Chief economist of MAPFRE Inversión
Stock markets seem to have been derailed once again, with sharp drops in the major European indices and the effects being felt most virulently in the sectors worst affected by the crisis. Obviously, the pandemic is the main reason behind this most recent setback, indicated Alberto Matellán, Chief Economist at MAPFRE Inversión. “The declines in the markets have been concentrated in Europe because that’s where expectations are changing. In September there was a certain degree of optimism because the authorities were convinced that they could control the pandemic, but in recent weeks it has become clear that this was not the case,” he added.
The new measures to contain the virus have again made it difficult to produce macroeconomic forecasts. “Although we do not know the real impact, it will be greater than expected,” said Matellán. The economists at MAPFRE Economics have revised their forecast for economic growth in 2020 for the eurozone as a whole to -7.6 percent. However, their projection takes into account the broad risks of a downturn as a result of the unbalanced recovery across different sectors and countries, precisely because of the specialized nature of each market in the eurozone. “The figures are dependent on what happens, and we don’t know what is going to happen,” explained Matellán.
This situation will be reflected in companies’ income statements, perhaps as early as the fourth quarter. But as Matellán points out, 2020 has already brought about considerable drops in profit, meaning profit warning announcements will be less relevant for the market for the remainder of the year. For him, what is relevant is “what will happen in 2021 and 2022, because at first the pandemic was expected to be short-lived, but the opposite is now thought to be the case, which brings additional problems.” Although he expects there to be bigger problems over the medium- and long-term, Matellán also foresees opportunities: “the longer the issue goes on, the more we will see which businesses manage to adapt, and they will be the companies that survive in the long run.”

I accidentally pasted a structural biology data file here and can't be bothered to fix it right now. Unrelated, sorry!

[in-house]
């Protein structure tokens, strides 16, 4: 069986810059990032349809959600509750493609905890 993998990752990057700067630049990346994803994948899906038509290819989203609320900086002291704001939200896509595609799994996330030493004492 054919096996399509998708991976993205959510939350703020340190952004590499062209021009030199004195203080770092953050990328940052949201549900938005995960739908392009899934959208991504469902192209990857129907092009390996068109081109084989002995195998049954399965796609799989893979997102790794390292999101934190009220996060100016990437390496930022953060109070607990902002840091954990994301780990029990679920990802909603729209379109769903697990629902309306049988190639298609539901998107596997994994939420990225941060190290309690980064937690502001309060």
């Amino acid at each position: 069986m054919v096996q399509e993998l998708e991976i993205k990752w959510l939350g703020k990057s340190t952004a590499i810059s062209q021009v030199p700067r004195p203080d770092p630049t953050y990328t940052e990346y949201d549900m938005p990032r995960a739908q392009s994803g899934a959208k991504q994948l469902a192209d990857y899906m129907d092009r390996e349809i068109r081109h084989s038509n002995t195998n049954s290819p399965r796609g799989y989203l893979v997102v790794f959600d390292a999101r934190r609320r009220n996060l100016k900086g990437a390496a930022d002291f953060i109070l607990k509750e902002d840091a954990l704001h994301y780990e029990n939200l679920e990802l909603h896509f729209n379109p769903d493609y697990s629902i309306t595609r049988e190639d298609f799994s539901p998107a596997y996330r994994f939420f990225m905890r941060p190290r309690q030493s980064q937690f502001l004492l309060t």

The European Central Bank (ECB) is set to meet again amid these clouds of uncertainty, and even the ECB is not immune to these pessimistic prospects. This also comes at a time when risk premiums in the eurozone’s peripheral countries are seeing a slight recovery, which, according to Matellán, is due to “the divergence in fiscal policies,” given that Germany and France have been more aggressive than Spain and Italy in this respect. That explains why the ECB was able to change its message somewhat, although the MAPFRE Inversión economist believes it will not be until December that the macroeconomic forecasts are revised and any potential additional measures are taken. However, the expert wished to clarify that, looking to 2021, “fiscal stimuli are more important than monetary stimuli, because the latter take longer to reach families and businesses.” After all, in his opinion, they are the ones who are most likely to bear the brunt of liquidity and solvency issues, both now and in the future.